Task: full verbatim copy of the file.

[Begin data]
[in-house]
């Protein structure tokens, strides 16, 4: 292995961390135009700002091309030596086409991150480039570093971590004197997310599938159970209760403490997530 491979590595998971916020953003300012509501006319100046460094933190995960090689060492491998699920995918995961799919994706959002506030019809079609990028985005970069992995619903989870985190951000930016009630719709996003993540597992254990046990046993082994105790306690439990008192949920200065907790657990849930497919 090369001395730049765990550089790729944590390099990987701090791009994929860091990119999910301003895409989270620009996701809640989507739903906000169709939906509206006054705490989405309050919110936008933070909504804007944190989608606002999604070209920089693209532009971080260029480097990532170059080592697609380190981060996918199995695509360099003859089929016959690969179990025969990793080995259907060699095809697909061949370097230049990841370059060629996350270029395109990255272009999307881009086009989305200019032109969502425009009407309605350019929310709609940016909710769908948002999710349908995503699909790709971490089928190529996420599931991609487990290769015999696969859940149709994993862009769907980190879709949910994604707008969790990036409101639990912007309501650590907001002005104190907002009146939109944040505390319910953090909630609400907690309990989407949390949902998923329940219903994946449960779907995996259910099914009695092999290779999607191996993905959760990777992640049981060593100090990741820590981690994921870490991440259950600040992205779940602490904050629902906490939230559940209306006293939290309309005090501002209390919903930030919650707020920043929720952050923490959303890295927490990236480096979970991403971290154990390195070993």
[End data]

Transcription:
[in-house]
């Protein structure tokens, strides 16, 4: 292995961390135009700002091309030596086409991150480039570093971590004197997310599938159970209760403490997530 491979590595998971916020953003300012509501006319100046460094933190995960090689060492491998699920995918995961799919994706959002506030019809079609990028985005970069992995619903989870985190951000930016009630719709996003993540597992254990046990046993082994105790306690439990008192949920200065907790657990849930497919 090369001395730049765990550089790729944590390099990987701090791009994929860091990119999910301003895409989270620009996701809640989507739903906000169709939906509206006054705490989405309050919110936008933070909504804007944190989608606002999604070209920089693209532009971080260029480097990532170059080592697609380190981060996918199995695509360099003859089929016959690969179990025969990793080995259907060699095809697909061949370097230049990841370059060629996350270029395109990255272009999307881009086009989305200019032109969502425009009407309605350019929310709609940016909710769908948002999710349908995503699909790709971490089928190529996420599931991609487990290769015999696969859940149709994993862009769907980190879709949910994604707008969790990036409101639990912007309501650590907001002005104190907002009146939109944040505390319910953090909630609400907690309990989407949390949902998923329940219903994946449960779907995996259910099914009695092999290779999607191996993905959760990777992640049981060593100090990741820590981690994921870490991440259950600040992205779940602490904050629902906490939230559940209306006293939290309309005090501002209390919903930030919650707020920043929720952050923490959303890295927490990236480096979970991403971290154990390195070993």